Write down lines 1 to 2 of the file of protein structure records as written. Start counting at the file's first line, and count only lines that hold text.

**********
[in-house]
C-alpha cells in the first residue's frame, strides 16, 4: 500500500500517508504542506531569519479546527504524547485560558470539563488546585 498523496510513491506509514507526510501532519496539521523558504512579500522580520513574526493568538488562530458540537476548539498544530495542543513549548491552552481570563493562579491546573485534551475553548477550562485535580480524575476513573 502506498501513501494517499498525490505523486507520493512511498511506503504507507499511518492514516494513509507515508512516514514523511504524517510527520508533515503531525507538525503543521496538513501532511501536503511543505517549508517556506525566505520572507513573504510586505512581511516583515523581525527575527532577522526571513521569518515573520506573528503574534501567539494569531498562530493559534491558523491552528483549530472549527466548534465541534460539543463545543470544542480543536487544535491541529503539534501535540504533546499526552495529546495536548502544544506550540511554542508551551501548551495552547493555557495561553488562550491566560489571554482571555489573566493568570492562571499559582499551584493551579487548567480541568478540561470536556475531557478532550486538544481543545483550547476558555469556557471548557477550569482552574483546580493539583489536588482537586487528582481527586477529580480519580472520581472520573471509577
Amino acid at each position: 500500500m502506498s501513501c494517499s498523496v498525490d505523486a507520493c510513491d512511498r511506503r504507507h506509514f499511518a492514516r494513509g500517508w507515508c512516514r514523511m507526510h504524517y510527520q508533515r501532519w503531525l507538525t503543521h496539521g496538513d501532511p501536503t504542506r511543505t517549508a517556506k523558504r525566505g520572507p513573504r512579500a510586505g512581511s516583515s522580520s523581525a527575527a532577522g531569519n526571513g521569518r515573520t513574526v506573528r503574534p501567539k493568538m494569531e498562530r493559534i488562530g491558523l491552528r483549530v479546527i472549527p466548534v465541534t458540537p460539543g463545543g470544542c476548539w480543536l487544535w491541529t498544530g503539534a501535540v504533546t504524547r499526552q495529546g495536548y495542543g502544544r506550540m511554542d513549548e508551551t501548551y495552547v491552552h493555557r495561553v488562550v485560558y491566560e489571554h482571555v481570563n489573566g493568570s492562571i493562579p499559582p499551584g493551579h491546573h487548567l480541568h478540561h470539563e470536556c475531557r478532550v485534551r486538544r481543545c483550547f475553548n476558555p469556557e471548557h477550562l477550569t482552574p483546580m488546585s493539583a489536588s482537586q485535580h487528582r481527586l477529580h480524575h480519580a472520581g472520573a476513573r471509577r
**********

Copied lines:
[in-house]
C-alpha cells in the first residue's frame, strides 16, 4: 500500500500517508504542506531569519479546527504524547485560558470539563488546585 498523496510513491506509514507526510501532519496539521523558504512579500522580520513574526493568538488562530458540537476548539498544530495542543513549548491552552481570563493562579491546573485534551475553548477550562485535580480524575476513573 502506498501513501494517499498525490505523486507520493512511498511506503504507507499511518492514516494513509507515508512516514514523511504524517510527520508533515503531525507538525503543521496538513501532511501536503511543505517549508517556506525566505520572507513573504510586505512581511516583515523581525527575527532577522526571513521569518515573520506573528503574534501567539494569531498562530493559534491558523491552528483549530472549527466548534465541534460539543463545543470544542480543536487544535491541529503539534501535540504533546499526552495529546495536548502544544506550540511554542508551551501548551495552547493555557495561553488562550491566560489571554482571555489573566493568570492562571499559582499551584493551579487548567480541568478540561470536556475531557478532550486538544481543545483550547476558555469556557471548557477550569482552574483546580493539583489536588482537586487528582481527586477529580480519580472520581472520573471509577